$13.4 million dollar casino heist in Korea leaves cops baffled

Jon Pill
Published by:
Posted on: January 7, 2021 2:16 pm EST

The Landing International Limited may have recorded one of the biggest casino heists on record. And as far as we can tell, they still don’t know how it happened.

Landing is the company that owns Korea’s Jeju Shinwa World. Situated on the island of Jeju, Jeju Shinwa World is a massive resort and theme park. Among the Hotel Marriotts, medieval-themed rides, and the “food and beverage complex” is the Landing Casino.

The Landing Casino was host to 2018’s Triton Short Deck High Roller, this was one of the first sites from which short deck tourneys were broadcast. It also plays host to the Red Dragon Jeju tournament each year and is a regular stop on the APPT circuit.

One of our employees is missing

The report of the missing money was delivered in perhaps one of the least dramatic forms possible: an insider information announcement to the Hong Kong stock exchange.

The notice reads in part, “The board of directors of [Landing International Development (the “Group”)] wishes to inform the shareholders and potential investors of the Company that on 4 January 2021, the management of the Group discovered that certain funds amounting to approximately KRW14.56 billion (equivalent to approximately HK$103.8 million [or US$13.4 million]) belonging to the Group kept in Jeju, South Korea was missing (the “Incident”). Currently, the management of the Group is unable to reach the employee-in-charge of the funds. The Company has immediately reported the Incident to the police in South Korea and they are currently investigating the Incident.”

Inside information announcements are basically ways of making sure that information known only to a few potential investors is public record. This protects investors in the know from being culpable of insider trading. For anyone who hasn’t got round to watching Oliver Stone’s Wall Street, insider trading is a crime where someone trades a public stock based on information that is not publicly available.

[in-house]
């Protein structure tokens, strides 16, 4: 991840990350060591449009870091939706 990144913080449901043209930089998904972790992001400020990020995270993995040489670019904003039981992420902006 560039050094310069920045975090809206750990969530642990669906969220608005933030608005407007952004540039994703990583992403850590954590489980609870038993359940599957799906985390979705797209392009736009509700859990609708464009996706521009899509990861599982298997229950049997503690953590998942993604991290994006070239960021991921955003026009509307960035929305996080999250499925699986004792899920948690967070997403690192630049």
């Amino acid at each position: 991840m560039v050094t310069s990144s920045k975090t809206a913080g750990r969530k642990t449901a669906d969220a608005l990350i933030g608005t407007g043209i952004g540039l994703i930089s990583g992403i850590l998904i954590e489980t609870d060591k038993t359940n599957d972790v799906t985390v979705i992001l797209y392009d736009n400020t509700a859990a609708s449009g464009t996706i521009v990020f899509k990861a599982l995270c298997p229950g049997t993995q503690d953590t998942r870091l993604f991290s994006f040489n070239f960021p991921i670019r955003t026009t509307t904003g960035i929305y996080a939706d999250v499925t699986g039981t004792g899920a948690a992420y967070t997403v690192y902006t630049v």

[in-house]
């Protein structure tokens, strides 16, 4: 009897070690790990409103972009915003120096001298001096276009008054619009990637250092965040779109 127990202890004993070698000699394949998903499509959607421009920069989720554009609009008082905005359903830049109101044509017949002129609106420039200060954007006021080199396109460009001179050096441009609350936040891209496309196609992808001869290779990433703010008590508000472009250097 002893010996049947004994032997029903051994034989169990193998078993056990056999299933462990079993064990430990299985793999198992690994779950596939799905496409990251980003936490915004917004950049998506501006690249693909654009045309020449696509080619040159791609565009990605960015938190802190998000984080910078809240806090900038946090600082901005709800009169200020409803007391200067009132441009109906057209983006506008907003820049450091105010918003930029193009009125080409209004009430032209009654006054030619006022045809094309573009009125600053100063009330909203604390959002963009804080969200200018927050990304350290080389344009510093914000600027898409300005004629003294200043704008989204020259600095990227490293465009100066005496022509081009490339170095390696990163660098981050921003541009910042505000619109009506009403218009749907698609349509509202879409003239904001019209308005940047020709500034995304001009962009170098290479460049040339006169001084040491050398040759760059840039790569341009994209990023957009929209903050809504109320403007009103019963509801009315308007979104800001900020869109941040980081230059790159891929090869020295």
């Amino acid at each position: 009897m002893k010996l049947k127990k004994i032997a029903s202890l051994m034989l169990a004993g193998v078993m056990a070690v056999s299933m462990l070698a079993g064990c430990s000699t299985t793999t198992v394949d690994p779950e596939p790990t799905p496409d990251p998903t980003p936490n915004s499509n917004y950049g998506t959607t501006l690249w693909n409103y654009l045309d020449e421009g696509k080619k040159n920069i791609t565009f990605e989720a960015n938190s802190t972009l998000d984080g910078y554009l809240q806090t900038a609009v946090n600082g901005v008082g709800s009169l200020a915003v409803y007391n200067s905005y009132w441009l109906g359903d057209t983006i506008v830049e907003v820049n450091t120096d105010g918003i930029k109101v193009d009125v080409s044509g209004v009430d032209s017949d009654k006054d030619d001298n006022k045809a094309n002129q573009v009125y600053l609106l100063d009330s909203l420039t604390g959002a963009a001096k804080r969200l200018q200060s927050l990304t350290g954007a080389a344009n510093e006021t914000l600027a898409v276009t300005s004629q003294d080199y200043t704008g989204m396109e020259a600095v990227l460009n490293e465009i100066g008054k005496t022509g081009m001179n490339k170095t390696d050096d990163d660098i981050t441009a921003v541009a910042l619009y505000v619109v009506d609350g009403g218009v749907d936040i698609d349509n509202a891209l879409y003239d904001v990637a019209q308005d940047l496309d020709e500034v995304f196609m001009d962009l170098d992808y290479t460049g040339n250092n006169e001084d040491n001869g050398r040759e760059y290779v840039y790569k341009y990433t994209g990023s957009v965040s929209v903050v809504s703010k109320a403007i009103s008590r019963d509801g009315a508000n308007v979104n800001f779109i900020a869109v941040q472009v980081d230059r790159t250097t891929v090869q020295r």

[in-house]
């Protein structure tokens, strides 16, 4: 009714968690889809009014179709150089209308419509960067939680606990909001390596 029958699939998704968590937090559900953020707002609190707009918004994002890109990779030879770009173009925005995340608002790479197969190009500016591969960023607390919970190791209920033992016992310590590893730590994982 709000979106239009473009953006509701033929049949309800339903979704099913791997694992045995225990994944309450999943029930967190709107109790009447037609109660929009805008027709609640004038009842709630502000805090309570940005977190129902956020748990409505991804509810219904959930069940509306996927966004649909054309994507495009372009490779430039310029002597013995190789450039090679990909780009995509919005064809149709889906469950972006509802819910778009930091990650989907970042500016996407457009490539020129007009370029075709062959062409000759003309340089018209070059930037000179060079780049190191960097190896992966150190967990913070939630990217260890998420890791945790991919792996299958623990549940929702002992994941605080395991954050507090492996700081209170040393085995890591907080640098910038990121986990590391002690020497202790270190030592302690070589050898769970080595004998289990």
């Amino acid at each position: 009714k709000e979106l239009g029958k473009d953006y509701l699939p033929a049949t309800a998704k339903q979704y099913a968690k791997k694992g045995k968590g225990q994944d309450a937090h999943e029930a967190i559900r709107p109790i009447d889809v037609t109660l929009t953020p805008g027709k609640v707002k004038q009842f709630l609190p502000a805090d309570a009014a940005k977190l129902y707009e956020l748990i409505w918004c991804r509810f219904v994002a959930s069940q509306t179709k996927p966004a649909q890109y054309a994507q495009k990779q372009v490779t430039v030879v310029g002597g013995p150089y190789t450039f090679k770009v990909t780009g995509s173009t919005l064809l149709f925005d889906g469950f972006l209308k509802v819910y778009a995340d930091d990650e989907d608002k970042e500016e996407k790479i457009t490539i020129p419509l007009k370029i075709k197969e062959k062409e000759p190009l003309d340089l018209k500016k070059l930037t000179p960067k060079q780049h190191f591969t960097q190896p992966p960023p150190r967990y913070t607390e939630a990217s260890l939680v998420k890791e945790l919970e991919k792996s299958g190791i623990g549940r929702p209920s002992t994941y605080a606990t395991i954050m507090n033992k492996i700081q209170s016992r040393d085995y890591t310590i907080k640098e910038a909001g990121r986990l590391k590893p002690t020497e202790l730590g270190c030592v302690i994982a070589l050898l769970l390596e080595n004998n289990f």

Inside information announcements are not usually made for anything as exciting as a $13 million robbery and national manhunt.

But the unexplained loss of $13.4 million dollars and the potential reputation damage of looking like Andy Garcia in the Ocean’s Eleven remakes probably constitutes relevant information for all investors.

The corporate cost

Landing Casino could use that money about now. The COVID lockdowns in Korea have had an impact on the casino industry. Koreans themselves are largely banned from gambling except in the Kangwon Land Casino & Hotel — one of Landing’s competitors.

That means the Landing Casino is wholly dependent on the won of tourists to make ends meet.

South Korea’s recent COVID spike has caused a redoubled effort on the part of the Korean government’s efforts to stamp out the disease. Since Korea has taken the pandemic seriously from the first, a spike involves tens of deaths per day. The total deaths have just passed 1k for the year. This is roughly a third of the daily death count in the U.S.

On top of this, Landing has reported huge losses for 2020. The CEO, Lai Xiaomin, of of their creditors got the death sentence in China.

It’s been a rough year all round for Landing.

Featured image source: Twitter